Pregnancy and Birth
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|Pregnancy day by day|
|1||1||One mating may be enough for the female to ovulate. The male has barbs on his penis which hurts tremendously when he pulls it out and this causes the female to release its eggs. The female does not even need to be in heat to release the eggs, a mating is enough for it to happen and to raise the Luteinization Hormone (LH). The mating does not need to take place when the female is in heat, for her to become pregnant. It happens that males do mate females that are not in heat and who are not willing, and this can still cause a pregnancy.
LH is needed to reach the final maturation of the egg cells and for the follicles to rupture and the eggs to come out into the fallopian tubes.
Probably a single mating will not be enough, but you should still not keep the cats together for too long as it can then be difficult to determine when the kittens will come. The optimal mating time is 3 days.
The sperm migrate through the cervix.
This occurs 24 to 48 hours after the mating happened.
The eggs are undeveloped and unable to be fertilized.
Since the eggs are susceptible for 24-36 hours, several males can become dads to the same litter.
|2-3||The sperm reach the egg in the fallopian tube.
Progesterone rises 48 hours after ovulation, samples can be taken 3-4 days after mating.
When a sperm penetrates the egg, fertilization occurs and the core is fused. A zygote is the result of fertilization, that is, a fertilized egg. Now the first chromosome set to form. The zygote is ready for its first cell division.
Fertilization occurs in the fallopian tubes that extend from the ovaries to the uterus
|5-6||Fertilized eggs migrate down the fallopian tube and into the uterine horn. Through the continued migration, space for the fetuses in the uterine horn is also freed.
During the migration, the fertilized egg divides several times and forms an early embryo, a so-called blastocyst.
The blastocysts attach to the uterine wall, 13-14 days after mating.
The placenta (in the form of a girdle) and umbilical cord are developed.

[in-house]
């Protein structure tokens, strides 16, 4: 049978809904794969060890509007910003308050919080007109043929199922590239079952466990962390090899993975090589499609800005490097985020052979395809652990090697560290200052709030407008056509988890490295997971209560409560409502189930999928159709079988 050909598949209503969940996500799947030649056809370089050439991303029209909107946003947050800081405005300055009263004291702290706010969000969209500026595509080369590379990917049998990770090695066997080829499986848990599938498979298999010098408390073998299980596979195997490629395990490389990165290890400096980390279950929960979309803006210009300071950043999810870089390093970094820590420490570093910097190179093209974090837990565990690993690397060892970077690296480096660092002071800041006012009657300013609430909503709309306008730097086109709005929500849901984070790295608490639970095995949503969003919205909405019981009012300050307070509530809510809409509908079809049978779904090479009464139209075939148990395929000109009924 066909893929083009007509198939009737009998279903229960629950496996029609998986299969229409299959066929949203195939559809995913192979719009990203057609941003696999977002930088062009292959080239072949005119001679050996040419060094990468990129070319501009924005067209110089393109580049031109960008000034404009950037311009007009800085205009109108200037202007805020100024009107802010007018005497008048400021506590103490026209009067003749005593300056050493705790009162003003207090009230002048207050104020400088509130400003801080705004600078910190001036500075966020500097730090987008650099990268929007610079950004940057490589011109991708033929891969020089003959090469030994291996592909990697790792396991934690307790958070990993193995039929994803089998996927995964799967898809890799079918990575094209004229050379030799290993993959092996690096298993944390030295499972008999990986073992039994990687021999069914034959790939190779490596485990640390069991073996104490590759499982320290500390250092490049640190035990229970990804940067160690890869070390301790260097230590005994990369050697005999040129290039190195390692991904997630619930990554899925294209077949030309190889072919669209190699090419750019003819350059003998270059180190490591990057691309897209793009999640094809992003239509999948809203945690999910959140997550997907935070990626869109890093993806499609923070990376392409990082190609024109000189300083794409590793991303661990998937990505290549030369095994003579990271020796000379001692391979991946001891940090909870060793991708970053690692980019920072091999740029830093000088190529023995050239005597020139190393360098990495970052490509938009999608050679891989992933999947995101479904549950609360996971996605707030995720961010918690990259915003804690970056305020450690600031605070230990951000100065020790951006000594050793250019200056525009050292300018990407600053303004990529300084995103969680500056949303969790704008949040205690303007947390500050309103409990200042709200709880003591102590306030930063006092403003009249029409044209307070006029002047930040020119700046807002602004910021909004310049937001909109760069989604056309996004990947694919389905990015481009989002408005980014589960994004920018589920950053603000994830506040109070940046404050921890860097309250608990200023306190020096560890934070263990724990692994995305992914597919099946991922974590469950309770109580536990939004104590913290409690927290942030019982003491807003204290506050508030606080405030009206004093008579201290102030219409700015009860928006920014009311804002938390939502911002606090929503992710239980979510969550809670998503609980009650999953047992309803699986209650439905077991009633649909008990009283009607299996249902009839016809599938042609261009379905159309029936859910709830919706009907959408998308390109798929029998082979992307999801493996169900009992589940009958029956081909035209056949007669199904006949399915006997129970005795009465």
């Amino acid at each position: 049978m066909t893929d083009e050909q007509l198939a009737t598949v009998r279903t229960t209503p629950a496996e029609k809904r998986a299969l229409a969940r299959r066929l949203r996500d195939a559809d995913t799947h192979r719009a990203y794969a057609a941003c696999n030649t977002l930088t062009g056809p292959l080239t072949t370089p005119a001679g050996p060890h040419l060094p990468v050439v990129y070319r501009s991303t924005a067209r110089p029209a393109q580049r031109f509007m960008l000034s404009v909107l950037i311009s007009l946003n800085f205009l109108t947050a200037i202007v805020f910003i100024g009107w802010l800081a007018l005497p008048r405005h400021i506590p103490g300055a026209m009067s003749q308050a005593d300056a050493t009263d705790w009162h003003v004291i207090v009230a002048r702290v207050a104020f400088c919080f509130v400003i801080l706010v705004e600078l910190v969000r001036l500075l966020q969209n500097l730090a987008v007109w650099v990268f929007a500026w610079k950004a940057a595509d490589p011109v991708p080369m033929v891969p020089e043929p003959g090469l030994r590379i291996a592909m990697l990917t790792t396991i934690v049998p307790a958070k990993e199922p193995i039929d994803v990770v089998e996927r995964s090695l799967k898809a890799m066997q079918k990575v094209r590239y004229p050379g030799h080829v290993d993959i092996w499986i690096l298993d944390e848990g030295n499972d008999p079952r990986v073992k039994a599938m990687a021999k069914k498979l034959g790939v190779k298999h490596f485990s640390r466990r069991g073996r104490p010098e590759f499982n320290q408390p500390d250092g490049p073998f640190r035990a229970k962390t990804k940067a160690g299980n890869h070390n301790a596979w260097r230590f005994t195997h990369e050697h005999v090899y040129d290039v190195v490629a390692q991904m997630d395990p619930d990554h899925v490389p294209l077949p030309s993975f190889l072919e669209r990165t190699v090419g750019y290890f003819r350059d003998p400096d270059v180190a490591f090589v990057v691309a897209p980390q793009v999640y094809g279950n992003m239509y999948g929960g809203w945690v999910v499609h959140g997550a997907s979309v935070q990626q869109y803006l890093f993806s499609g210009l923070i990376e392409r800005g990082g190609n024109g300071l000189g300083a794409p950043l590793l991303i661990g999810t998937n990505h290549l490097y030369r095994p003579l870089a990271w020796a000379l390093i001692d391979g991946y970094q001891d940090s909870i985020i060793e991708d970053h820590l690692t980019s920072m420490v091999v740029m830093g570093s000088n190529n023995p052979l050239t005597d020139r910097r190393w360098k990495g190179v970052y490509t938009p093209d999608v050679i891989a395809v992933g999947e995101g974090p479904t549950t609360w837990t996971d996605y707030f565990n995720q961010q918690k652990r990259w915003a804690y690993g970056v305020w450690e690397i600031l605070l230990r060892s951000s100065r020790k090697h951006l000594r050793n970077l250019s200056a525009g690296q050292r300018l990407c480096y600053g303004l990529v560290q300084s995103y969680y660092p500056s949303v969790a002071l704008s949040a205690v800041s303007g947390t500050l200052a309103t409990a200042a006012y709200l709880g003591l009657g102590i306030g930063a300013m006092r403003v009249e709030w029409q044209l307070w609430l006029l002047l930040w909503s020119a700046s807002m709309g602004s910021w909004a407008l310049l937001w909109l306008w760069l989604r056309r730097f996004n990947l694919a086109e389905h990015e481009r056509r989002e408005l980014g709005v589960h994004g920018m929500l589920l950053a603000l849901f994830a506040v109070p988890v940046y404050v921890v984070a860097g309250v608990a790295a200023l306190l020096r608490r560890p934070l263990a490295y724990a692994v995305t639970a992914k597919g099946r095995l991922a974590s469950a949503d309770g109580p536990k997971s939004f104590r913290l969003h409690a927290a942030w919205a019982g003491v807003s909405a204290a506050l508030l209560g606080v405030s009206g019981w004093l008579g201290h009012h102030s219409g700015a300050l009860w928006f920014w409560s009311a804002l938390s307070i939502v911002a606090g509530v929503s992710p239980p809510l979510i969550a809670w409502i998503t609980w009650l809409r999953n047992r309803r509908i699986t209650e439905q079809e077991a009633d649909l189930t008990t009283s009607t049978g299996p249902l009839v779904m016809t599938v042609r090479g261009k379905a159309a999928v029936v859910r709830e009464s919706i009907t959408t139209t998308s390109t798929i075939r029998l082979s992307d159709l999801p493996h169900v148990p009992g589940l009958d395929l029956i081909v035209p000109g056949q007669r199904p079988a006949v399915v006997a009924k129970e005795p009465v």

Both the number of eggs discharged and the space in the uterus affect the litter size.
Over the next two weeks, all organs will develop.
|3||15-18||The circulatory system begins to develop on day 15.
Day 16-17 the heart starts beating.
Day 18 is the embryo (8mm).
The nipples are starting to turn pink and getting larger so-called. "Raspberry nipples". The fur on the tummy around the nipples starting to thin out slightly.
Day 19, the embryo is now about 10 mm long and stuck in the uterine mucosa.
Over the next two weeks, important organs will develop such as the brain, spinal cord. Followed by the spine, head, heart and sensory organs. The central nervous system develops throughout pregnancy.
One thing to keep in mind is that weeks 3-5 can be said to be a critical time when the female should be saved all kinds of stress, it is often here that goes wrong. Then the placenta takes over the supply from the yellow body. If this does not go the way, the fetuses will be rebuilt. This is often the case when the female suddenly tapers off again at 7 weeks and all signs of pregnancy disappear.
Now the uterus starts to expand and hormone changes in the cat's body occur. Some cats may be nauseated while some cats may begin to feel ill the first week. It varies just as for pregnant women.
From day 20-22 you can see the heartbeats.
Day 23-24 is the embryo (17-18 mm).
The fetuses are now walnut-sized, and easy to count.